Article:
URAP Press Release  on Uyghur Forced Labour tainted Solar Energy Industries

May 14, 2021

Immediate Release

Today the Helena Kennedy Centre for International Justice at Sheffield Hallam University has published report with chilling reminder titled: “ In Broad Daylight, Uyghur Forced Labour and Global Supply Chain with the collaboration of The End Uyghur Forced Labour Coalition.

The report highlights the harsh reality of Global Solar Energy industries and its nose-to-toe association of the Uyghur forced labour in East Turkistan.

According to the report, numbers are shocking and staggering:

  •       2.6 Million Uyghur, Kazakh have been displaced from their homes and sent to places within East Turkestan and throughout China through China’s state sponsored labour transfer initiative which is tantamount to forced transfer of population and enslavement.
  •       95% of  solar  modules  rely  on  one  primary   material  –  solar-grade  polysilicon.
  •       Polysilicon manufacturers in the Uyghur Region account  for  approximately  45%  of  the  world’s solar-grade  polysilicon  supply.

Chinese companies have been directly engaged in forced labour transfers

  •       90  Chinese  and  Global companies  are tainted with Uyghur Forced Labour in their supply chains.
  •       Canadian solar companies are among those who are part of Uyghur forced labour.

 The report has painted grim picture about entire solar industries and their operations, from attracting raw materials to Polysilicon, Ingots, Wafers, Cells and Models, each line of Solar Panel  production and how the China’s and global companies have been positioned in their participation to each step of the whole process.

The report exposes the deep ties of the Canadian Solar, based in Guelph, Ontario and Jinko Solar energy that has main office in Markham, Ontario to the forced Uyghur labour in its operation, especially in the supply chain operations of Ingots, Wafers, Cells and Models.

However, the report, based on corporate disclosures, made it  clear that energy companies, developers, governments, and individual consumers have been buying solar panels that are at high risk of being at the end of a supply chain tainted by forced labour in the Uyghur Region.

The  International  Labour  Organization’s  (ILO)  Forced  Labour  Convention  of  1930  defines forced  or  compulsory  labour  as:

“all  work  or  service which is exacted from any person under the threat of a penalty and  for  which  the person  has  not  offered  himself  or  herself  voluntarily,”

 and  in  1957  they  further prohibited  member  states  from  employing  compulsory labour:

 (a) as a means of  political coercion or education   or as a  punishment for holding or expressing political  views  or  views  ideologically  opposed  to the established political, social or economic system;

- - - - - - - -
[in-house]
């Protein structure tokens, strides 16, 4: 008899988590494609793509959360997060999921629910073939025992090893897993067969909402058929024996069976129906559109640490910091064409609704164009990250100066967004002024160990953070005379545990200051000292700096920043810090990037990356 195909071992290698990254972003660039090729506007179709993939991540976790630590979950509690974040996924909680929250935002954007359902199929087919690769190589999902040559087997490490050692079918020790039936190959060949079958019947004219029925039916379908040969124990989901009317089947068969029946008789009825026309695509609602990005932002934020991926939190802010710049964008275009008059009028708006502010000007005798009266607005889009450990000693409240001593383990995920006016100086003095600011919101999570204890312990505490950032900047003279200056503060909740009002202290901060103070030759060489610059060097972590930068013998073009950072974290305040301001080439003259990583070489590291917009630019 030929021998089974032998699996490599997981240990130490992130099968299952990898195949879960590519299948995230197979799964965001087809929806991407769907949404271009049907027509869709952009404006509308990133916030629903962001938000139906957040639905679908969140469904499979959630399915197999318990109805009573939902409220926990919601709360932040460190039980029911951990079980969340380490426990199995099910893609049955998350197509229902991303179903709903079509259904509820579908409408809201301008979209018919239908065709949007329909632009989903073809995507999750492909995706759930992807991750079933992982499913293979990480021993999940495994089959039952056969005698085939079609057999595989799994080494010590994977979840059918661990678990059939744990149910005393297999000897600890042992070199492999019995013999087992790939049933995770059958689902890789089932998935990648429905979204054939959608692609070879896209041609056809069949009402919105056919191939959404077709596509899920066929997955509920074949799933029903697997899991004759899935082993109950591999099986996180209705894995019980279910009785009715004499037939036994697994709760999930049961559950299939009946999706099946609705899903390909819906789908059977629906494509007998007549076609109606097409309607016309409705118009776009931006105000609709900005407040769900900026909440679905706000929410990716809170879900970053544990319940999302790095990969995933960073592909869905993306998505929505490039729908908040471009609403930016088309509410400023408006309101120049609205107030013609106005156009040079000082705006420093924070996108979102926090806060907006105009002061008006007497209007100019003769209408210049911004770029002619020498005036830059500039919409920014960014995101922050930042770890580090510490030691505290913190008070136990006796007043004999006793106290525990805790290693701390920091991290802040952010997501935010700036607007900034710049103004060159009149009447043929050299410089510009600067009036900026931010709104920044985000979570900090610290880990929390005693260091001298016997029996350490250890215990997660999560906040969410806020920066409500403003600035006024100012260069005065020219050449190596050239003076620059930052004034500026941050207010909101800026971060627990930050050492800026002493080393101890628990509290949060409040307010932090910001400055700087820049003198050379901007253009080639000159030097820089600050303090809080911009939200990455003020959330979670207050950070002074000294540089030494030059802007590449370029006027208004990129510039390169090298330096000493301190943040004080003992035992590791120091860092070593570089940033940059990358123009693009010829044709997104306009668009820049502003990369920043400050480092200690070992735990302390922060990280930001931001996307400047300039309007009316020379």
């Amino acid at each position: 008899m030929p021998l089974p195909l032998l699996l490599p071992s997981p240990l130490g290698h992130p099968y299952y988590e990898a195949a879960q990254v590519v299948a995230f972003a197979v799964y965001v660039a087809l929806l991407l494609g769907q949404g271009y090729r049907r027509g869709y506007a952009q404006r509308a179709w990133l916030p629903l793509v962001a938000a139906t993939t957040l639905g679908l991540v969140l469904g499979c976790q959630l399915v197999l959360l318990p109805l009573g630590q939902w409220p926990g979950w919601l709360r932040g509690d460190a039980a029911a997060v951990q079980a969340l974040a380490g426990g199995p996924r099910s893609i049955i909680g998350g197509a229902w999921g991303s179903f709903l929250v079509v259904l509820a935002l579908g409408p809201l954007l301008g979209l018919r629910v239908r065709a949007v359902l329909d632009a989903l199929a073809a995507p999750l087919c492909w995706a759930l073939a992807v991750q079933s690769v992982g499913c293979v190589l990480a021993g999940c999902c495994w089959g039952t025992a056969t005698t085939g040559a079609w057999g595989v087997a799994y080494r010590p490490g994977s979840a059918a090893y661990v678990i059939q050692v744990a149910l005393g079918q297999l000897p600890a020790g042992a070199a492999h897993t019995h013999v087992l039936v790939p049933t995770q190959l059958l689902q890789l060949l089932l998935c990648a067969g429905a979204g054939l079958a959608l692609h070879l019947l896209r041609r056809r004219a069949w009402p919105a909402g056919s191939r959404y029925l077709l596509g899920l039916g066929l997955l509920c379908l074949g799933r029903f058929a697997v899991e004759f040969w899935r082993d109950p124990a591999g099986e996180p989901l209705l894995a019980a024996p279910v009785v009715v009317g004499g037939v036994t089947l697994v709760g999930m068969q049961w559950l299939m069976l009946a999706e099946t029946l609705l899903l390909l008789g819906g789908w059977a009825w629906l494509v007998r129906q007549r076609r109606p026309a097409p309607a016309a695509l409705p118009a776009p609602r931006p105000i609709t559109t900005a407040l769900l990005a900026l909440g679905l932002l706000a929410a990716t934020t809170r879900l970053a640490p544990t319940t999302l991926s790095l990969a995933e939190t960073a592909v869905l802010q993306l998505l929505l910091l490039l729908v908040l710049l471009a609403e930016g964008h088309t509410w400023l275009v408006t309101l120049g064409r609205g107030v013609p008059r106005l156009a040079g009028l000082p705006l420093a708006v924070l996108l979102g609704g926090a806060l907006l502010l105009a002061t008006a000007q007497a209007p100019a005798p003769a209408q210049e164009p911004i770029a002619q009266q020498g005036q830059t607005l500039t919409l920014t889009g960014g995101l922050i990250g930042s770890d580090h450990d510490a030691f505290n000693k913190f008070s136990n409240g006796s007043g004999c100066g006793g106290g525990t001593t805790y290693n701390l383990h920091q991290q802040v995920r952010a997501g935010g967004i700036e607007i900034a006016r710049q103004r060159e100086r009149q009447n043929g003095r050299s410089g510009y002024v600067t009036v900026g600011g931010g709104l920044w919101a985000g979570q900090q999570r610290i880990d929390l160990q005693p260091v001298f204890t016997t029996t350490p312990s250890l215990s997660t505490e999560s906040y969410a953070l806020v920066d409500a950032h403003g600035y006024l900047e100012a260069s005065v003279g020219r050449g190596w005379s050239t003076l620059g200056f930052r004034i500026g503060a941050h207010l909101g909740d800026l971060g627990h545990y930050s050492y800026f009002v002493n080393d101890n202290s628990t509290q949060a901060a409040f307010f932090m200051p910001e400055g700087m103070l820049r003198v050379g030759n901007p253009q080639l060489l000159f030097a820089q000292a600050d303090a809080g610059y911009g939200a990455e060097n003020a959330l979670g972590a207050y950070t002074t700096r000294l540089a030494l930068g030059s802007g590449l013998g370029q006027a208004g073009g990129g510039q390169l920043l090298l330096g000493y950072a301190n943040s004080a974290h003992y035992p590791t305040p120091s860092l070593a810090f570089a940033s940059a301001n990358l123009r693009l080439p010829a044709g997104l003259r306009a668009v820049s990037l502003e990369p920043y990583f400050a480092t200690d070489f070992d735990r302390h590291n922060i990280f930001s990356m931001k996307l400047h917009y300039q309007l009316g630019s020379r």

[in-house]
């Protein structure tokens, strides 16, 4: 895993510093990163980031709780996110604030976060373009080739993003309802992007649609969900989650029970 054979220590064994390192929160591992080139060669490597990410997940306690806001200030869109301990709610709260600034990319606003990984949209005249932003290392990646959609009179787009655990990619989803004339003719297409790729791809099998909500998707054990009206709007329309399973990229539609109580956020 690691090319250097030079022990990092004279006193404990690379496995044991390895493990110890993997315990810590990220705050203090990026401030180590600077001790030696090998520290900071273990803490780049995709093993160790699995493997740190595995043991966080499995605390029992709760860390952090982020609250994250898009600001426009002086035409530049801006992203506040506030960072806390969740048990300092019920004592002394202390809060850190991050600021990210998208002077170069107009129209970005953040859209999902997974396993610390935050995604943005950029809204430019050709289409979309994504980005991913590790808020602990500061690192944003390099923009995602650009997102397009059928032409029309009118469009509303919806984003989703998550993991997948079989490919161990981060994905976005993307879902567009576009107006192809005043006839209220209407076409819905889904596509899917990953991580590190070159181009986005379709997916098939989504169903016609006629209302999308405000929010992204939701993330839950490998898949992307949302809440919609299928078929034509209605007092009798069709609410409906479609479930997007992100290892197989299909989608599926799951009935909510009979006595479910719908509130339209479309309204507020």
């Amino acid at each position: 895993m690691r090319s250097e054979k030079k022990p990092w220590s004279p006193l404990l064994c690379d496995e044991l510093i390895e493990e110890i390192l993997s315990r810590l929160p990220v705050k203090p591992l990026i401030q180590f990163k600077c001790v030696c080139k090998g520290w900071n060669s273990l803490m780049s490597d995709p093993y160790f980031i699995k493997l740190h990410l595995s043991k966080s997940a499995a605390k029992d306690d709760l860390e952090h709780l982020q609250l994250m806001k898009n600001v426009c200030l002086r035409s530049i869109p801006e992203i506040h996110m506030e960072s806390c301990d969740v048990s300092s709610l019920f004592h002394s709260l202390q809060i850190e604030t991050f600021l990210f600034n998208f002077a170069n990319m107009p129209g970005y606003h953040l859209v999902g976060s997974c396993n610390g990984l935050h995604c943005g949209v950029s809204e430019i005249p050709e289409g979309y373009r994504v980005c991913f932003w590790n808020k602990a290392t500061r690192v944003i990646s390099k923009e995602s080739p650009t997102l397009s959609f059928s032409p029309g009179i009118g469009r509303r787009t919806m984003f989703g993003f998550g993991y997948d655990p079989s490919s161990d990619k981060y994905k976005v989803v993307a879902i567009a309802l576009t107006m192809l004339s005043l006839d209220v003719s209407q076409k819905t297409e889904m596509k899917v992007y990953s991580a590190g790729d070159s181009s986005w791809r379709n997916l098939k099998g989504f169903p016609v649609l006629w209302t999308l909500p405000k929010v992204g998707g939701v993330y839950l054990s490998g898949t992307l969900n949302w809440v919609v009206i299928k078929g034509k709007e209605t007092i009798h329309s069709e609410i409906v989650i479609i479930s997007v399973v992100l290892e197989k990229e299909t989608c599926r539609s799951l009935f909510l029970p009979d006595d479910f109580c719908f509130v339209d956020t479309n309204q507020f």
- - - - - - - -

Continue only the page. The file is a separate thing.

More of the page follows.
(b) as a method of mobilizing and using labour for purposes of  economic development;

  (c) as a means of  labour discipline; •  (d)  as  a  punishment  for  having  participated  in strikes;

(e) as a means of  racial, social, national or religious  discrimination.

The Uyghur Rights Advocacy Project expects the government of Canada and all responsible governments to realize that, as  the  evidence  precisely presented  in this report, the  CCP’s  labour  transfer  program in  East Turkistan   is  intended to mass punishment of  Uyghurs and other Turkic people with  slavery regime because  of  their  race  and  religion.

State-run Uyghur forced labour program has become a tool of prosecution with the creation of the environment that no Uyghurs could refuse to participate without risk of being sent to Concentration camps or lengthy imprisonment.

As a signatory for ILO convention, Canada must comply with all fundamental principles of the ILO and push for the abolition of Uyghur slavery.

Despite its membership and obligation to uphold the fundamental principles of ILO convention,  the  China’s government clearly trampled down the core provisions of the convention by  investing and building the vast regime of compulsory labour that was not seen in recent history.

It is  important for Canada to take the lead on this critical issue to investigate the crimes committed by the government of China as part of its international responsibility.

Canada should re-visit the Advisory issued on January 12, 2021, make necessary amendments and create an enforceable mechanism to clean up Canadian market and energy sector from the Uyghur forced labour tainted products.

the Canadian parliament must introduce clear legislation to address the dire situation of Uyghur forced labour in the Cotton, Tomato and Solar energy sectors and prohibit those products from reaching the Canadian consumer market.

For more information

Mehmet Tohti

Executive Director

Uyghur Rights Advocacy Project

www.urap.ca/ secure@urap.ca/ 613 261 8512

URAP Press Release on Uyghur Forced Labour tainted Solar Energy Industries